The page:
Links to all questions used in these surveys, as well as their methodologies, are included in the text of this analysis.

Black Americans are disproportionately likely to be victims of hate crimes, according to data collected by the Federal Bureau of Investigation. More than a third (35%) of the 8,263 criminal incidents identified in the FBI’s hate crimes report for 2020 involved anti-Black or African American bias, even though Black people account for about 12% of the U.S. population. The FBI’s statistics are widely considered to be an undercount because many hate crimes are not reported to police and many police departments do not submit complete data to the FBI for national reporting purposes.

Widespread concern among Black Americans about gun violence, violent crime

While Black Americans stand out for their concern about being threatened or attacked because of their race or ethnicity, they are also more likely than Americans of other racial or ethnic backgrounds to be concerned about broader issues of gun violence and violent crime.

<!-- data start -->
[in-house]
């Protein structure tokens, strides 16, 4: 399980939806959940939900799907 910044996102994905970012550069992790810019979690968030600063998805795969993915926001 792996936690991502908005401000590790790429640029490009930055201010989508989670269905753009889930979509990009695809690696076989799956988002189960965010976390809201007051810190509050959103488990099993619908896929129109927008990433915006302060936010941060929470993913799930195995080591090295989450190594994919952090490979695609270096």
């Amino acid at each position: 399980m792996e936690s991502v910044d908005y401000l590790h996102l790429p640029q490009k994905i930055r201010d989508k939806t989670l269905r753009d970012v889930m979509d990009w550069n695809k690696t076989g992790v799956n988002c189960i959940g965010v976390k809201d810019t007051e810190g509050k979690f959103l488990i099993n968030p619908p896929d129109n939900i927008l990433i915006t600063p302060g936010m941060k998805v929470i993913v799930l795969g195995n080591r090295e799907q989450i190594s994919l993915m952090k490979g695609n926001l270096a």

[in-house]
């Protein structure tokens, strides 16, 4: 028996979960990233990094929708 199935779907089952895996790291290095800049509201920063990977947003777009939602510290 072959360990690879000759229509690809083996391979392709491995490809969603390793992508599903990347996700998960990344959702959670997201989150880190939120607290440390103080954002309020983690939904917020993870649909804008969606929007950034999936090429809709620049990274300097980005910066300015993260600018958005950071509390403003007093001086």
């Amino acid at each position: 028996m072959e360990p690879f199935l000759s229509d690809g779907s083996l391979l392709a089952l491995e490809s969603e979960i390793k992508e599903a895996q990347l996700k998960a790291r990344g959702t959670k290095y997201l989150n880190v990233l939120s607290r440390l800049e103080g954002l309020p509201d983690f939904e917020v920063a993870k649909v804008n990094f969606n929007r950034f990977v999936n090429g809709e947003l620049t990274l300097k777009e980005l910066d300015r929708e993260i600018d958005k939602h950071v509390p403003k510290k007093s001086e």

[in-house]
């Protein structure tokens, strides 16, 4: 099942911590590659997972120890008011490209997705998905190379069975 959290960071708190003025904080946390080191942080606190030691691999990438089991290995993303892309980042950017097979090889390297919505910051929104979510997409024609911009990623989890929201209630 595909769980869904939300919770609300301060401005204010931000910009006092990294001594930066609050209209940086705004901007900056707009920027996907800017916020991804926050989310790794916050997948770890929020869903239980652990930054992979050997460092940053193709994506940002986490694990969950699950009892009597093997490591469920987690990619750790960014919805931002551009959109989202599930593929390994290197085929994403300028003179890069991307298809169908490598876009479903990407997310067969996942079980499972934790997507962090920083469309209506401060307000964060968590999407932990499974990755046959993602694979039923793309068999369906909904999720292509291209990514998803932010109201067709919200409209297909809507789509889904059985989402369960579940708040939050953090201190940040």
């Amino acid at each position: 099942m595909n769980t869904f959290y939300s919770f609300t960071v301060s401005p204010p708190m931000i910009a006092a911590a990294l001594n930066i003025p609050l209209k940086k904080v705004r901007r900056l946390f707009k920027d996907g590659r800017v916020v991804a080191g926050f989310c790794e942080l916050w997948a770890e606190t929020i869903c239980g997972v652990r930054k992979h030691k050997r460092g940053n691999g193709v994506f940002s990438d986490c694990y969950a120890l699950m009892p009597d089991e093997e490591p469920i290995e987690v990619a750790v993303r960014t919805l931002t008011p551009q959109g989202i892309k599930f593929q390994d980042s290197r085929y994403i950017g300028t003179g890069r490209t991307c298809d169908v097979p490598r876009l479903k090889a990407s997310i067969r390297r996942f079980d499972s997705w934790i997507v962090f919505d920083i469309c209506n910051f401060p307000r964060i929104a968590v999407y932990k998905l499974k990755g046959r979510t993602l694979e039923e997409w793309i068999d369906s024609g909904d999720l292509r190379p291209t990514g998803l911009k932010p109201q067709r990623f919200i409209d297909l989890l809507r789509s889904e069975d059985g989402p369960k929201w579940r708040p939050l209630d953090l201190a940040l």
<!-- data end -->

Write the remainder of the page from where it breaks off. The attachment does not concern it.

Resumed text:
In a Center survey conducted in late April and early May, nearly eight-in-ten Black adults (78%) said gun violence is a very big problem in the United States today – far higher than the share of Hispanic (57%) and White adults (42%) who said the same. Similarly, 77% of Black adults said violent crime is a very big problem in the country today, compared with 54% of Hispanic adults and half of White adults. (While the survey included adults of all major racial and ethnic backgrounds, there were not enough Asian adults in the sample to provide reliable estimates of their views of gun violence and violent crime.)

A line graph showing that Black adults are consistently more likely than Hispanic and White adults to see gun violence and violent crime as major national problems

In surveys conducted since late 2018, Black adults have consistently been more likely than Hispanic and White adults to see both gun violence and violent crime as very big national problems.